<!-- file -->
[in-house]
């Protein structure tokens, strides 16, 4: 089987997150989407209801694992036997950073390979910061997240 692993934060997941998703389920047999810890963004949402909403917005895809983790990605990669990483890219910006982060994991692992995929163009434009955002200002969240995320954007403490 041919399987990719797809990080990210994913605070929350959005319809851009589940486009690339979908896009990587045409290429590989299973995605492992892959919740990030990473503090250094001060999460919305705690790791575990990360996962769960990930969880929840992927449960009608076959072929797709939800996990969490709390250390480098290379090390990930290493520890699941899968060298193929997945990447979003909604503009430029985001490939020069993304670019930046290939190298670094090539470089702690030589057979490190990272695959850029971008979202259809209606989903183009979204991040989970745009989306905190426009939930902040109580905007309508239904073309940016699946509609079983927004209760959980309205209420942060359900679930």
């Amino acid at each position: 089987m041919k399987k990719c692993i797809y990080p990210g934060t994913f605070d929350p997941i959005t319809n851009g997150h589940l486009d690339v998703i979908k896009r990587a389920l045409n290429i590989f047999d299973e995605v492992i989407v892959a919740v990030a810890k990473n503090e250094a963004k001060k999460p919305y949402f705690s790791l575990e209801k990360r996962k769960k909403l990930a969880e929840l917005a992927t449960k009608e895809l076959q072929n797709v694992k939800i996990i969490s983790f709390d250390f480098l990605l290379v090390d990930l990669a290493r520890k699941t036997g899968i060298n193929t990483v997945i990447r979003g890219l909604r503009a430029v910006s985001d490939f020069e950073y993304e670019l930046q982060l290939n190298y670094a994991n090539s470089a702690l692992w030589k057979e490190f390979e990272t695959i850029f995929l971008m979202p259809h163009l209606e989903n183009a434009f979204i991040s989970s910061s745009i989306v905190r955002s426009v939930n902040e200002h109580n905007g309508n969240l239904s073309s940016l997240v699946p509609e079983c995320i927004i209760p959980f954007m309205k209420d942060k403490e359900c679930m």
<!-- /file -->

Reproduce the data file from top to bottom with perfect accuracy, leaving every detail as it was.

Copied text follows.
[in-house]
């Protein structure tokens, strides 16, 4: 089987997150989407209801694992036997950073390979910061997240 692993934060997941998703389920047999810890963004949402909403917005895809983790990605990669990483890219910006982060994991692992995929163009434009955002200002969240995320954007403490 041919399987990719797809990080990210994913605070929350959005319809851009589940486009690339979908896009990587045409290429590989299973995605492992892959919740990030990473503090250094001060999460919305705690790791575990990360996962769960990930969880929840992927449960009608076959072929797709939800996990969490709390250390480098290379090390990930290493520890699941899968060298193929997945990447979003909604503009430029985001490939020069993304670019930046290939190298670094090539470089702690030589057979490190990272695959850029971008979202259809209606989903183009979204991040989970745009989306905190426009939930902040109580905007309508239904073309940016699946509609079983927004209760959980309205209420942060359900679930």
């Amino acid at each position: 089987m041919k399987k990719c692993i797809y990080p990210g934060t994913f605070d929350p997941i959005t319809n851009g997150h589940l486009d690339v998703i979908k896009r990587a389920l045409n290429i590989f047999d299973e995605v492992i989407v892959a919740v990030a810890k990473n503090e250094a963004k001060k999460p919305y949402f705690s790791l575990e209801k990360r996962k769960k909403l990930a969880e929840l917005a992927t449960k009608e895809l076959q072929n797709v694992k939800i996990i969490s983790f709390d250390f480098l990605l290379v090390d990930l990669a290493r520890k699941t036997g899968i060298n193929t990483v997945i990447r979003g890219l909604r503009a430029v910006s985001d490939f020069e950073y993304e670019l930046q982060l290939n190298y670094a994991n090539s470089a702690l692992w030589k057979e490190f390979e990272t695959i850029f995929l971008m979202p259809h163009l209606e989903n183009a434009f979204i991040s989970s910061s745009i989306v905190r955002s426009v939930n902040e200002h109580n905007g309508n969240l239904s073309s940016l997240v699946p509609e079983c995320i927004i209760p959980f954007m309205k209420d942060k403490e359900c679930m």